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Mondello stepping down

Joseph Mondello, chairman of the Republican Committee.

Joseph Mondello, chairman of the Republican Committee. Credit: Johnny Milano

This originally appeared in The Point. To subscribe, click here.

An era ended Monday with the resignation of Joseph Mondello, who has chaired the Nassau County Republican Party for the past 35 years.

Although his announcement cites a desire to spend more time with his wife, kids and grandkids as the reason for stepping down, Mondello, 80, is up for an ambassadorship to Trinidad and Tobago, and has long been expected to give up the chairmanship.

He went out with one last salute to his allies and a final barb to his antagonists in the media. “No matter what the future holds, or where that future takes me a big part of me will always be here – at 164 Post Avenue – where so much history was made – and no matter what the media says – so much good was done for the people of Nassau County,” he said in a statement.

What now for the future of the Nassau County Republican Party and its leadership? The county committee is expected to meet Thursday and a vote on leadership could come then. But in some ways, the future is as uncertain as it was when Mondello took over after the conviction of his predecessor, the late Joseph Margiotta, on extortion and mail fraud charges.

Former Nassau County Executive Edward Mangano and former Town of Oyster Bay Supervisor John Venditto are in the waning days of their federal corruption trial. Democrats named Laura have taken over traditional GOP roles, Curran at county executive and Gillen as Hempstead Town supervisor. The GOP brand in Nassau is tarnished. The state party Mondello also ran for years is dwindling rapidly.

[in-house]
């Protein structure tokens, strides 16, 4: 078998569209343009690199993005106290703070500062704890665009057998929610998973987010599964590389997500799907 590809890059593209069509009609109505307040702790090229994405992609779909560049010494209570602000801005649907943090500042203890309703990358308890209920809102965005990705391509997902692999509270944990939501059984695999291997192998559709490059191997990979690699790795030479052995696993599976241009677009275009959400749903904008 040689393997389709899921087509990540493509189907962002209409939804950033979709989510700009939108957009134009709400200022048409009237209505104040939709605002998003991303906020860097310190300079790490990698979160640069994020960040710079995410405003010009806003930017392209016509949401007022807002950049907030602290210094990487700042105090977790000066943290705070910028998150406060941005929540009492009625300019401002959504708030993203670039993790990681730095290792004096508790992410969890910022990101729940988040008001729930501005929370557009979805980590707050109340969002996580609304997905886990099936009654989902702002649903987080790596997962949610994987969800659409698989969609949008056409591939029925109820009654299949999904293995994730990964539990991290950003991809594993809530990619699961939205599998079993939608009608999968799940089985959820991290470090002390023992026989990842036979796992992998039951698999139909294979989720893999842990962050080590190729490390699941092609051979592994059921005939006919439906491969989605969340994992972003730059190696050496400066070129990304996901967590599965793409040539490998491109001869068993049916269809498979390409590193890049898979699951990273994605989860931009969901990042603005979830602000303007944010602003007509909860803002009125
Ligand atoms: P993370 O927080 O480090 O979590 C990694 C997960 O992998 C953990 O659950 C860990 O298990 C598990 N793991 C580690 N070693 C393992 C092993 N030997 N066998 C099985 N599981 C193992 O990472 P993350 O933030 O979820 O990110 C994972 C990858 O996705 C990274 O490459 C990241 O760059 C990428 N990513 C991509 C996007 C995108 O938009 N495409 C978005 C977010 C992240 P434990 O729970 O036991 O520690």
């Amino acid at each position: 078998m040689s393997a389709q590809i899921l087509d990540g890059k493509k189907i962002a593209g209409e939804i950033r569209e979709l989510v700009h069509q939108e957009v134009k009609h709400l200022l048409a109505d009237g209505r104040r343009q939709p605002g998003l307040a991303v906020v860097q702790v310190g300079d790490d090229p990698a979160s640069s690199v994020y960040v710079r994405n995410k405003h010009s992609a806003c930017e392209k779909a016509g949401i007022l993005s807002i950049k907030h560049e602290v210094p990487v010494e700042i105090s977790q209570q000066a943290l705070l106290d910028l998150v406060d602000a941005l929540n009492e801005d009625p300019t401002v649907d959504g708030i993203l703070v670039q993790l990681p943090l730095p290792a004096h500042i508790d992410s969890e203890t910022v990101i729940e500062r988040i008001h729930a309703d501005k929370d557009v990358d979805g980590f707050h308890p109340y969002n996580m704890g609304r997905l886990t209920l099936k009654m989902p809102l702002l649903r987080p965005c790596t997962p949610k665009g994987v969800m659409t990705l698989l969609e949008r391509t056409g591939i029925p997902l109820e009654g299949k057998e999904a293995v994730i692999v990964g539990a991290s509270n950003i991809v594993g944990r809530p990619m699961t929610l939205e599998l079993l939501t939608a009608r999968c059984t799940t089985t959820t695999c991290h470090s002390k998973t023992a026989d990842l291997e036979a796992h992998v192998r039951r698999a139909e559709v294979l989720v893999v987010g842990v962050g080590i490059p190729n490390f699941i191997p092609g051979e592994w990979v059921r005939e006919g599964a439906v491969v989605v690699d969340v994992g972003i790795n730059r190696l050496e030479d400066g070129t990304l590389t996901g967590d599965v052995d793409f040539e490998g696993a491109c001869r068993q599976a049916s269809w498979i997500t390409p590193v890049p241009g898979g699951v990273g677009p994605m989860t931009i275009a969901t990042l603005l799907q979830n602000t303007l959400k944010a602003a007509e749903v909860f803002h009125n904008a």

With Mondello protege Anthony Santino managing to lose the Hempstead supervisor’s spot to Democrats last year and create a storm of controversy on his way out, the assumption was that Mondello’s likely successor was Hempstead Town Republican leader and OTB president Joe Cairo. Cairo still has the inside track, but his grasp on the post is far from certain as a party reeling from scandal may look for leadership less clearly connected to its past.

Mondello’s resignation officially takes effect in 10 days, but the jockeying that has been quietly occurring for quite some time officially began at 5 p.m. today.

This item has been updated to correct an earlier version that misidentified the age of Joseph Mondello.